Here Be Dragons

So Easy, a Caveman Could Do It

A decorator is merely a function (or callable object) that accepts a function and returns a function. A very basic decorator can be defined like any other function:

def my_decorator(func):
    return func

Functionally, the following two snippets are the same:

def my_func():
def my_func():
my_func = my_decorator(my_func)

Notice that the function call is implied in the first case. The portion after the @ character is evaluated when the function is defined, and just has to resolve to a callable object. There is no magic involved here.

The Ol’ Bait an’ Switch

As you can see above, a decorator is a function that returns a function, but there’s no reason that it needs to return the function it was given, although it is polite to at least call that function at some point. Let’s try replacing the given function with one of our own:

def my_decorator(bait):
    def switch():
        print 'Mreow'
    return switch

As you can see, this can be rather confusing for the caller of bark(). Let’s make a more useful decorator:

def trace(func):
    def inner(*args, **kwargs):
        print 'Entering function ' + func.__name__
        return func(*args, **kwargs)
    return inner

Let’s see how nice this is!

>>> @trace
... def bark():
...     print 'Bark'
>>> bark()
Entering function: bark

Much nicer! Notice that our inner function takes any and all arguments and passes them into func. It doesn’t need to, but it does make it easier to pass the arguments into the original function. If you’re writing a decorator for a Django view, for example, you might use the signature inner(request, *args, **kwargs). Just don’t forget to pass request into func as well!

Shifty-Eyed Decorators

Decorators that take parameters tend to confuse people the most because it involves yet another level of nesting. It’s actually not complicated at all though. Remember, when you apply a decorator, you’re evaluating a statement that resolves to a callable. The trick to adding parameters is to create a function that you can call that returns the real decorator.

def trace(debug_level = 'WARNING'):
    def decorator(func):
        def inner(*args, **kwargs):
            return func(*args, **kwargs)
        return inner
    return decorator

In this example, trace isn’t a decorator; it’s a decorator generating function.

Decorators Objectified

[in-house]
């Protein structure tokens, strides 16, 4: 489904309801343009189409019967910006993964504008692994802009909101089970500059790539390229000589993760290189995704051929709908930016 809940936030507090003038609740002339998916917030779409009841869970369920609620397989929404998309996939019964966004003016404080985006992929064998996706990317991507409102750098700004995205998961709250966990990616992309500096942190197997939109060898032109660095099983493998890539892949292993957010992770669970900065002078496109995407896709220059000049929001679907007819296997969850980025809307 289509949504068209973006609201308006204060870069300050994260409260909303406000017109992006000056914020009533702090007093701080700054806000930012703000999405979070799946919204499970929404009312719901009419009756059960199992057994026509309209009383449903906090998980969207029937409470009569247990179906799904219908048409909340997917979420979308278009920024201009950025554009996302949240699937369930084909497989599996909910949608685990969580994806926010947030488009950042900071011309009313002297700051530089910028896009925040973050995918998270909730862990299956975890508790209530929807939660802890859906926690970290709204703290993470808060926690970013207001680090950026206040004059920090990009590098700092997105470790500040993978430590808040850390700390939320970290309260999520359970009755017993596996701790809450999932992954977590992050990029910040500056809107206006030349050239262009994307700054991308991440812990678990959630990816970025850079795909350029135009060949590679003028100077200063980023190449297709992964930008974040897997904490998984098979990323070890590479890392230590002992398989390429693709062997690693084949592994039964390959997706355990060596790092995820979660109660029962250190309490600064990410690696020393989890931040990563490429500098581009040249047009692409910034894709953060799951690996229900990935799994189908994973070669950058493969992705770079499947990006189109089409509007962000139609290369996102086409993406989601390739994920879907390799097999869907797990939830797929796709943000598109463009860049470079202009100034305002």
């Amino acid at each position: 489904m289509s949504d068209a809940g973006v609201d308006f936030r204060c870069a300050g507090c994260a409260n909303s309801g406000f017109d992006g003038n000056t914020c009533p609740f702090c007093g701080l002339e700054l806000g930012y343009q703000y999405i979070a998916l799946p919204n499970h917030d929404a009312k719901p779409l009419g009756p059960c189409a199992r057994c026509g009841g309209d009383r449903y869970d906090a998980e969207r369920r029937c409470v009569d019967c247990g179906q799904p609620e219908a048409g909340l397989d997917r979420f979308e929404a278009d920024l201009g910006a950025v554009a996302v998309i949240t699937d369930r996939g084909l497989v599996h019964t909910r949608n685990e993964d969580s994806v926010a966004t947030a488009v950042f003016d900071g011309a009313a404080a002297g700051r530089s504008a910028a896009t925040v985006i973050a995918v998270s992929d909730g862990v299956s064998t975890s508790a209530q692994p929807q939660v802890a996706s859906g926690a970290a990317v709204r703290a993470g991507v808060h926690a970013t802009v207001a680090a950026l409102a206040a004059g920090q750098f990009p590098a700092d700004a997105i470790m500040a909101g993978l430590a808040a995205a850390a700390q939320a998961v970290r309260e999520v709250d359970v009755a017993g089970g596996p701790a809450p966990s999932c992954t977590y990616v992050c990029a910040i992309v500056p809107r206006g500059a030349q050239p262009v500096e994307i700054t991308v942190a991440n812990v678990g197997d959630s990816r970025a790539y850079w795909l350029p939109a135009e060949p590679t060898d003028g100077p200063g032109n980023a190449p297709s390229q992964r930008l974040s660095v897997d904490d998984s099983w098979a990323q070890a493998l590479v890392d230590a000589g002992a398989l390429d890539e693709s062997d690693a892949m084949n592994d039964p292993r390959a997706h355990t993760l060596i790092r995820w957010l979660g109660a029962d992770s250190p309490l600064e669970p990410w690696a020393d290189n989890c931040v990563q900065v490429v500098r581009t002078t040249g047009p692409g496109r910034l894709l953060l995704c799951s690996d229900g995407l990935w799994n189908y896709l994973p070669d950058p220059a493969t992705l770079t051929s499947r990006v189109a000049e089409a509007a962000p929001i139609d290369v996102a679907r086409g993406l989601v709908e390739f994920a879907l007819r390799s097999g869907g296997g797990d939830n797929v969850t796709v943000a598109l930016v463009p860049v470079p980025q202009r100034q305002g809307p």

If you really don’t like using triply-nested functions to define your decorators, you can use a callable object instead. That is, your decorator takes parameters when you create the object and Python uses the call method to decorate the function.

Here’s the trace decorator as a class:

class trace(object):
    def __init__(self, debug_level = 'WARNING'):
        self._debug_level = debug_level
    def __call__(self, func):
        self.func = func
        return self.inner
    def inner(self, *args, **kwargs):
        return self.func(*args, **kwargs)

This object is used identically to the closure decorator above, but instead of calling a function that returns a function, you instead call the constructor to create a new callable object of type trace.

Personally, I dislike these because of the extra steps required to manually save the parameters and because I like my decorators to start with lowercase letters and my classes to start with uppercase letters.

Function Copycats

Sometimes, a function contains useful metadata that will be used elsewhere. For instance, if you add trace to a function that has already been decorated, trace will instead print out the name of the decorator instead of the function. We can get around that by using functools.update_wrapper to copy over the metadata. This can look a bit odd to write, but luckily for us, there’s a convenience decorator version, functools.wraps!

Here is the final version of trace:

from functools import wraps
def trace(debug_level = 'WARNING'):
    def decorator(func):
        def inner(*args, **kwargs):
            return func(*args, **kwargs)
        return inner
    return decorator

Decorators with Class

Class decorators are decorators that you apply to a class instead of a function. You define them the same way that you define a function decorator, but you don’t usually replace them with a proxy class. In the case that you need to seriously modify a class, you may want to look into metaclasses, which allow you full access to the class before it is officially defined, including the __init__ function for the class instance, instead of just the object instance.

Melissa Nuño

Written by Melissa Nuño. You should follow her on Github.